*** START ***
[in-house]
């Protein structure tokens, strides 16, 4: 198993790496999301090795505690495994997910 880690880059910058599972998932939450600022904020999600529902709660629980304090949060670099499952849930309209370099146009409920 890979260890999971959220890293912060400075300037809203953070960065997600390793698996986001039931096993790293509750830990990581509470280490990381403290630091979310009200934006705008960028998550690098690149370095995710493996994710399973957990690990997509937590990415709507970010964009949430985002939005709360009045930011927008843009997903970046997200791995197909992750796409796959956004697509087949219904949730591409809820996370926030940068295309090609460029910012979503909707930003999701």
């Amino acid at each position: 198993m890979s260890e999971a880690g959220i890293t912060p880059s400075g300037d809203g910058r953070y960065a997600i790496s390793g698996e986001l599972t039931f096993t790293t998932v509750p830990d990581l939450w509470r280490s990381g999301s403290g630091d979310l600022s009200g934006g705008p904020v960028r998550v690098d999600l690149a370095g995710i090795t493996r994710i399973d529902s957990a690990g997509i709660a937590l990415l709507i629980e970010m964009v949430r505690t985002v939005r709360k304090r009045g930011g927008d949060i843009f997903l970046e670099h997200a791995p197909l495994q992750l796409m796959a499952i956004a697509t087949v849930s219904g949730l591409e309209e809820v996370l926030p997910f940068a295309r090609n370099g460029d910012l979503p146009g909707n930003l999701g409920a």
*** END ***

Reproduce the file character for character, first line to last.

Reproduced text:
[in-house]
């Protein structure tokens, strides 16, 4: 198993790496999301090795505690495994997910 880690880059910058599972998932939450600022904020999600529902709660629980304090949060670099499952849930309209370099146009409920 890979260890999971959220890293912060400075300037809203953070960065997600390793698996986001039931096993790293509750830990990581509470280490990381403290630091979310009200934006705008960028998550690098690149370095995710493996994710399973957990690990997509937590990415709507970010964009949430985002939005709360009045930011927008843009997903970046997200791995197909992750796409796959956004697509087949219904949730591409809820996370926030940068295309090609460029910012979503909707930003999701």
């Amino acid at each position: 198993m890979s260890e999971a880690g959220i890293t912060p880059s400075g300037d809203g910058r953070y960065a997600i790496s390793g698996e986001l599972t039931f096993t790293t998932v509750p830990d990581l939450w509470r280490s990381g999301s403290g630091d979310l600022s009200g934006g705008p904020v960028r998550v690098d999600l690149a370095g995710i090795t493996r994710i399973d529902s957990a690990g997509i709660a937590l990415l709507i629980e970010m964009v949430r505690t985002v939005r709360k304090r009045g930011g927008d949060i843009f997903l970046e670099h997200a791995p197909l495994q992750l796409m796959a499952i956004a697509t087949v849930s219904g949730l591409e309209e809820v996370l926030p997910f940068a295309r090609n370099g460029d910012l979503p146009g909707n930003l999701g409920a």